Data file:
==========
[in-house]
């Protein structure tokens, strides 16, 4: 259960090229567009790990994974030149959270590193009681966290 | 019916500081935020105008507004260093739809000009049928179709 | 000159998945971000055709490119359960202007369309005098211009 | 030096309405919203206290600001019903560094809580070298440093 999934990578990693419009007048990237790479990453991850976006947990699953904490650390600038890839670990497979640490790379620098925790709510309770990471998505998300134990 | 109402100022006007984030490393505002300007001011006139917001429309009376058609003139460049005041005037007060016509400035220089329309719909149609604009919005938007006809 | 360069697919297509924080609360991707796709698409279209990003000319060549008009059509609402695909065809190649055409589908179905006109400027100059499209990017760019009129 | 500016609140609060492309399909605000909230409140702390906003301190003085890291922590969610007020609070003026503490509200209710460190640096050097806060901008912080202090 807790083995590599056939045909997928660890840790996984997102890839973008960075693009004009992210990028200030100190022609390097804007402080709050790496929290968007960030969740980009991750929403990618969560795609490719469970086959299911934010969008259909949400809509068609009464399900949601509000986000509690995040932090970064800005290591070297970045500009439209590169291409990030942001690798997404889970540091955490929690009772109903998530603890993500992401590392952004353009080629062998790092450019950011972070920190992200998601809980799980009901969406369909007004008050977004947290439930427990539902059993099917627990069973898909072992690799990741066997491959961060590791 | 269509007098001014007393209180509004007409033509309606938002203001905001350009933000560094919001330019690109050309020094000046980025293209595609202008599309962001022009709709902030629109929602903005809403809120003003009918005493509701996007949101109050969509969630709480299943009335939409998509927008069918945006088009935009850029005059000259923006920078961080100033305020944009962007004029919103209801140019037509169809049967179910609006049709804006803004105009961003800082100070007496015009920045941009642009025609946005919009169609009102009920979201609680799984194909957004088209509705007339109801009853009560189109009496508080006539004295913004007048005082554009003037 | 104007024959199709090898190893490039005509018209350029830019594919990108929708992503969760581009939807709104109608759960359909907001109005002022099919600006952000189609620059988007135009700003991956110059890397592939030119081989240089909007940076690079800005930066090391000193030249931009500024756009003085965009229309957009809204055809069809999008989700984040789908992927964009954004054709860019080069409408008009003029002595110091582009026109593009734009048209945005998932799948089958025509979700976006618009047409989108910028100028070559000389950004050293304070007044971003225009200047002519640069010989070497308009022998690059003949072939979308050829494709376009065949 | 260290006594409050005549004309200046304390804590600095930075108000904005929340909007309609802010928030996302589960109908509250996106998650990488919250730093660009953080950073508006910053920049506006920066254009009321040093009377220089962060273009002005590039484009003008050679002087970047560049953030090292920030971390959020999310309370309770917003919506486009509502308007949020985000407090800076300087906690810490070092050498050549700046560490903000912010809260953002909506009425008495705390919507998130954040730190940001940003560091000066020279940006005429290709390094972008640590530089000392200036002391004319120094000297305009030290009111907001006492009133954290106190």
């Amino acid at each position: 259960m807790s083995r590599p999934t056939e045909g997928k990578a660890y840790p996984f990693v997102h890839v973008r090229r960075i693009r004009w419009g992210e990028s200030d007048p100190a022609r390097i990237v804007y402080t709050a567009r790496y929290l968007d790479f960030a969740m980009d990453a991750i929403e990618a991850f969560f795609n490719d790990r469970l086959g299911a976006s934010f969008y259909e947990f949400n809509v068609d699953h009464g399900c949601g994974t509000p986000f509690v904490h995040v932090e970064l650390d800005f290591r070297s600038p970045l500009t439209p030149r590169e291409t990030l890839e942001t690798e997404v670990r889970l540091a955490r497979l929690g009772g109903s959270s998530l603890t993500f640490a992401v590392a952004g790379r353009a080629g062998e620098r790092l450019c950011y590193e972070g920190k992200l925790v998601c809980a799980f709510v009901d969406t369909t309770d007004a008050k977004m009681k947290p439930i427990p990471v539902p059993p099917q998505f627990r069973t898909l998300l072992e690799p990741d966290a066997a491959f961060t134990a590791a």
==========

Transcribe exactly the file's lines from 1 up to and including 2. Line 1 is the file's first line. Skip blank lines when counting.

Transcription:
[in-house]
């Protein structure tokens, strides 16, 4: 259960090229567009790990994974030149959270590193009681966290 | 019916500081935020105008507004260093739809000009049928179709 | 000159998945971000055709490119359960202007369309005098211009 | 030096309405919203206290600001019903560094809580070298440093 999934990578990693419009007048990237790479990453991850976006947990699953904490650390600038890839670990497979640490790379620098925790709510309770990471998505998300134990 | 109402100022006007984030490393505002300007001011006139917001429309009376058609003139460049005041005037007060016509400035220089329309719909149609604009919005938007006809 | 360069697919297509924080609360991707796709698409279209990003000319060549008009059509609402695909065809190649055409589908179905006109400027100059499209990017760019009129 | 500016609140609060492309399909605000909230409140702390906003301190003085890291922590969610007020609070003026503490509200209710460190640096050097806060901008912080202090 807790083995590599056939045909997928660890840790996984997102890839973008960075693009004009992210990028200030100190022609390097804007402080709050790496929290968007960030969740980009991750929403990618969560795609490719469970086959299911934010969008259909949400809509068609009464399900949601509000986000509690995040932090970064800005290591070297970045500009439209590169291409990030942001690798997404889970540091955490929690009772109903998530603890993500992401590392952004353009080629062998790092450019950011972070920190992200998601809980799980009901969406369909007004008050977004947290439930427990539902059993099917627990069973898909072992690799990741066997491959961060590791 | 269509007098001014007393209180509004007409033509309606938002203001905001350009933000560094919001330019690109050309020094000046980025293209595609202008599309962001022009709709902030629109929602903005809403809120003003009918005493509701996007949101109050969509969630709480299943009335939409998509927008069918945006088009935009850029005059000259923006920078961080100033305020944009962007004029919103209801140019037509169809049967179910609006049709804006803004105009961003800082100070007496015009920045941009642009025609946005919009169609009102009920979201609680799984194909957004088209509705007339109801009853009560189109009496508080006539004295913004007048005082554009003037 | 104007024959199709090898190893490039005509018209350029830019594919990108929708992503969760581009939807709104109608759960359909907001109005002022099919600006952000189609620059988007135009700003991956110059890397592939030119081989240089909007940076690079800005930066090391000193030249931009500024756009003085965009229309957009809204055809069809999008989700984040789908992927964009954004054709860019080069409408008009003029002595110091582009026109593009734009048209945005998932799948089958025509979700976006618009047409989108910028100028070559000389950004050293304070007044971003225009200047002519640069010989070497308009022998690059003949072939979308050829494709376009065949 | 260290006594409050005549004309200046304390804590600095930075108000904005929340909007309609802010928030996302589960109908509250996106998650990488919250730093660009953080950073508006910053920049506006920066254009009321040093009377220089962060273009002005590039484009003008050679002087970047560049953030090292920030971390959020999310309370309770917003919506486009509502308007949020985000407090800076300087906690810490070092050498050549700046560490903000912010809260953002909506009425008495705390919507998130954040730190940001940003560091000066020279940006005429290709390094972008640590530089000392200036002391004319120094000297305009030290009111907001006492009133954290106190």